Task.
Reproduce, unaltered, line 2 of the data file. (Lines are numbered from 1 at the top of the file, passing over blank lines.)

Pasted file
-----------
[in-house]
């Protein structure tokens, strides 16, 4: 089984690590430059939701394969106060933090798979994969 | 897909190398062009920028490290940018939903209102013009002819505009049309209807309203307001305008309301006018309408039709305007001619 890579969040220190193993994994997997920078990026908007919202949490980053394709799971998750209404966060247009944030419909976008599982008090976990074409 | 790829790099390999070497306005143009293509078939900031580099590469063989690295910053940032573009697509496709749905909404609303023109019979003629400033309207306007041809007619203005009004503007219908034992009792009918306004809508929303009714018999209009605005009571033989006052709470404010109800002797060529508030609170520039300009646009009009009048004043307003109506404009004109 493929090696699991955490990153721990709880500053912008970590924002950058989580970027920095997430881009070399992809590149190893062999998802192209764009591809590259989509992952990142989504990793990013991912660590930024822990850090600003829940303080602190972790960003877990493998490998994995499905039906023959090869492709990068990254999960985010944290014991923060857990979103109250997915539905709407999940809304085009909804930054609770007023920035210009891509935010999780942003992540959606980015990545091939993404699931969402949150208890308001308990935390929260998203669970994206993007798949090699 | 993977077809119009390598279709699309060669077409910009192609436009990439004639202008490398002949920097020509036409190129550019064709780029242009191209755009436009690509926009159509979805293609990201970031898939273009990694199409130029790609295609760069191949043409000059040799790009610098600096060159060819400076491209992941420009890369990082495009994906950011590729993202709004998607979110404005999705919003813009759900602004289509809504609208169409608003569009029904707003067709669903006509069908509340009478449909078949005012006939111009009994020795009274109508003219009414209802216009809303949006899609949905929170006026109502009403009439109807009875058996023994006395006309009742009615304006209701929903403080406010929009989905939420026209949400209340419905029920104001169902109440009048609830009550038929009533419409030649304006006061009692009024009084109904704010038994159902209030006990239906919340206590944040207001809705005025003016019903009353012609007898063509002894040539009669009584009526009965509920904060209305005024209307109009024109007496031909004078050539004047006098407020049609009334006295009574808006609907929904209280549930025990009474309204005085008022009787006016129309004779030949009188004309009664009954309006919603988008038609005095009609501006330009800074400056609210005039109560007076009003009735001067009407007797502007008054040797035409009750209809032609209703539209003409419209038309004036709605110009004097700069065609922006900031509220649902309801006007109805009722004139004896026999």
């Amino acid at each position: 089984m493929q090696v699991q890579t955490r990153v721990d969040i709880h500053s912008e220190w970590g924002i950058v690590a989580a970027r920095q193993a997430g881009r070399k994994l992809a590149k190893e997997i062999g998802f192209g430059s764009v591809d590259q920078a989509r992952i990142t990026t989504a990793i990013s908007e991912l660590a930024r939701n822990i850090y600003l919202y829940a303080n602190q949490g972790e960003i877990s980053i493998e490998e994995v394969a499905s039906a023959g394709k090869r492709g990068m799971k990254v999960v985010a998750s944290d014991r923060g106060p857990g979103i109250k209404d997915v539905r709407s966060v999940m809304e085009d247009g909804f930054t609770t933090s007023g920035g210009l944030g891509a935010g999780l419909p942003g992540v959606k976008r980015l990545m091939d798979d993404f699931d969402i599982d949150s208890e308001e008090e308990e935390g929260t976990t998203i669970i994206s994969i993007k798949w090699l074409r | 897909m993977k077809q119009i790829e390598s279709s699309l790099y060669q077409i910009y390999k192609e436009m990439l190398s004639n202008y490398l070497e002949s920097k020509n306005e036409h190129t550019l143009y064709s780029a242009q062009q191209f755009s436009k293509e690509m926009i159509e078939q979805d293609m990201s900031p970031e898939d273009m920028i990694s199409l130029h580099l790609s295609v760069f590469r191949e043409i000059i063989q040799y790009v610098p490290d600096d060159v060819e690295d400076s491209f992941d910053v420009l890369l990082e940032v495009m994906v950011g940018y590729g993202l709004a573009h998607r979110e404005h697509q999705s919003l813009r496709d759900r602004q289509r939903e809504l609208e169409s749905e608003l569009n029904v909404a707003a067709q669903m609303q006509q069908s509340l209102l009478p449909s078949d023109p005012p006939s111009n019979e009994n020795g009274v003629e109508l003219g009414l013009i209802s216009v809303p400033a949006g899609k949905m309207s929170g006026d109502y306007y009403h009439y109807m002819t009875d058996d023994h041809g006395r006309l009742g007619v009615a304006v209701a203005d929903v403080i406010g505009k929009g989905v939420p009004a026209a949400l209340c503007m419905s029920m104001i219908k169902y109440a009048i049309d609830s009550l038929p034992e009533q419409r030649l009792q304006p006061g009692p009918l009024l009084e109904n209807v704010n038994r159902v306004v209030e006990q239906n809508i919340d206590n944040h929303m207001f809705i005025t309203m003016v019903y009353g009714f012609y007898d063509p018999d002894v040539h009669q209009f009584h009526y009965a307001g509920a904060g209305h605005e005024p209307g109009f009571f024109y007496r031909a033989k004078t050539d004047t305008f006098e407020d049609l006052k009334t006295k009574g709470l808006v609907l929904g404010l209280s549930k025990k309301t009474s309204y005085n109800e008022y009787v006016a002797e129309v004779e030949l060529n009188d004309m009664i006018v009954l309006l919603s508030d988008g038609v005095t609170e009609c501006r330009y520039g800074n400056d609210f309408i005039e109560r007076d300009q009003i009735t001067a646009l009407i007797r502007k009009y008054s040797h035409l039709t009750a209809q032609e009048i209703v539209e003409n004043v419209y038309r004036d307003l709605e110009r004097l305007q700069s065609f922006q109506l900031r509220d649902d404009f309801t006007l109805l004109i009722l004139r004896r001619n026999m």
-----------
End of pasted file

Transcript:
């Protein structure tokens, strides 16, 4: 089984690590430059939701394969106060933090798979994969 | 897909190398062009920028490290940018939903209102013009002819505009049309209807309203307001305008309301006018309408039709305007001619 890579969040220190193993994994997997920078990026908007919202949490980053394709799971998750209404966060247009944030419909976008599982008090976990074409 | 790829790099390999070497306005143009293509078939900031580099590469063989690295910053940032573009697509496709749905909404609303023109019979003629400033309207306007041809007619203005009004503007219908034992009792009918306004809508929303009714018999209009605005009571033989006052709470404010109800002797060529508030609170520039300009646009009009009048004043307003109506404009004109 493929090696699991955490990153721990709880500053912008970590924002950058989580970027920095997430881009070399992809590149190893062999998802192209764009591809590259989509992952990142989504990793990013991912660590930024822990850090600003829940303080602190972790960003877990493998490998994995499905039906023959090869492709990068990254999960985010944290014991923060857990979103109250997915539905709407999940809304085009909804930054609770007023920035210009891509935010999780942003992540959606980015990545091939993404699931969402949150208890308001308990935390929260998203669970994206993007798949090699 | 993977077809119009390598279709699309060669077409910009192609436009990439004639202008490398002949920097020509036409190129550019064709780029242009191209755009436009690509926009159509979805293609990201970031898939273009990694199409130029790609295609760069191949043409000059040799790009610098600096060159060819400076491209992941420009890369990082495009994906950011590729993202709004998607979110404005999705919003813009759900602004289509809504609208169409608003569009029904707003067709669903006509069908509340009478449909078949005012006939111009009994020795009274109508003219009414209802216009809303949006899609949905929170006026109502009403009439109807009875058996023994006395006309009742009615304006209701929903403080406010929009989905939420026209949400209340419905029920104001169902109440009048609830009550038929009533419409030649304006006061009692009024009084109904704010038994159902209030006990239906919340206590944040207001809705005025003016019903009353012609007898063509002894040539009669009584009526009965509920904060209305005024209307109009024109007496031909004078050539004047006098407020049609009334006295009574808006609907929904209280549930025990009474309204005085008022009787006016129309004779030949009188004309009664009954309006919603988008038609005095009609501006330009800074400056609210005039109560007076009003009735001067009407007797502007008054040797035409009750209809032609209703539209003409419209038309004036709605110009004097700069065609922006900031509220649902309801006007109805009722004139004896026999």